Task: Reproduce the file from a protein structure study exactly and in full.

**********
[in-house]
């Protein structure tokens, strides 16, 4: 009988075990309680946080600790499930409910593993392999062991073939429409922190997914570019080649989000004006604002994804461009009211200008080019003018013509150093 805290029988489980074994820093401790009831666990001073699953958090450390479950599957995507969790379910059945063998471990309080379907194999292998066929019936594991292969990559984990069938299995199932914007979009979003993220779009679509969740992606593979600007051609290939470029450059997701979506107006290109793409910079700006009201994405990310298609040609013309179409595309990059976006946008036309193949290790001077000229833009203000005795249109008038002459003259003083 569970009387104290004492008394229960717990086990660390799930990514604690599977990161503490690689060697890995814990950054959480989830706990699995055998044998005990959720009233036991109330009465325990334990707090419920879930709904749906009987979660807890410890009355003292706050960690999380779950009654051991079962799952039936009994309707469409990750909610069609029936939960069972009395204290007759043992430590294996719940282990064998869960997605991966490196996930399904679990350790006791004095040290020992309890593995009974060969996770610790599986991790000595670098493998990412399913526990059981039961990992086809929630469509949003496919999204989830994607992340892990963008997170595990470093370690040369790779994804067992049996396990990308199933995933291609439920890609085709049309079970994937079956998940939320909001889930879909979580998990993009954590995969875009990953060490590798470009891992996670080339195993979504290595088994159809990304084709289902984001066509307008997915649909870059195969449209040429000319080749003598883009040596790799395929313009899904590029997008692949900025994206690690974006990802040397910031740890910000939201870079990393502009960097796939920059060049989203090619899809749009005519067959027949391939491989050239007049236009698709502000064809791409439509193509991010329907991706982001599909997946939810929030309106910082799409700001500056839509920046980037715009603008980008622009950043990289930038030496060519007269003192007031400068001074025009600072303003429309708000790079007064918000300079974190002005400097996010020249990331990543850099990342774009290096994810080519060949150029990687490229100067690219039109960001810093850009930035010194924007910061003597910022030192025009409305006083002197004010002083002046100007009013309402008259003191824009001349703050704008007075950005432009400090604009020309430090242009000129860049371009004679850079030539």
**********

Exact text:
[in-house]
């Protein structure tokens, strides 16, 4: 009988075990309680946080600790499930409910593993392999062991073939429409922190997914570019080649989000004006604002994804461009009211200008080019003018013509150093 805290029988489980074994820093401790009831666990001073699953958090450390479950599957995507969790379910059945063998471990309080379907194999292998066929019936594991292969990559984990069938299995199932914007979009979003993220779009679509969740992606593979600007051609290939470029450059997701979506107006290109793409910079700006009201994405990310298609040609013309179409595309990059976006946008036309193949290790001077000229833009203000005795249109008038002459003259003083 569970009387104290004492008394229960717990086990660390799930990514604690599977990161503490690689060697890995814990950054959480989830706990699995055998044998005990959720009233036991109330009465325990334990707090419920879930709904749906009987979660807890410890009355003292706050960690999380779950009654051991079962799952039936009994309707469409990750909610069609029936939960069972009395204290007759043992430590294996719940282990064998869960997605991966490196996930399904679990350790006791004095040290020992309890593995009974060969996770610790599986991790000595670098493998990412399913526990059981039961990992086809929630469509949003496919999204989830994607992340892990963008997170595990470093370690040369790779994804067992049996396990990308199933995933291609439920890609085709049309079970994937079956998940939320909001889930879909979580998990993009954590995969875009990953060490590798470009891992996670080339195993979504290595088994159809990304084709289902984001066509307008997915649909870059195969449209040429000319080749003598883009040596790799395929313009899904590029997008692949900025994206690690974006990802040397910031740890910000939201870079990393502009960097796939920059060049989203090619899809749009005519067959027949391939491989050239007049236009698709502000064809791409439509193509991010329907991706982001599909997946939810929030309106910082799409700001500056839509920046980037715009603008980008622009950043990289930038030496060519007269003192007031400068001074025009600072303003429309708000790079007064918000300079974190002005400097996010020249990331990543850099990342774009290096994810080519060949150029990687490229100067690219039109960001810093850009930035010194924007910061003597910022030192025009409305006083002197004010002083002046100007009013309402008259003191824009001349703050704008007075950005432009400090604009020309430090242009000129860049371009004679850079030539």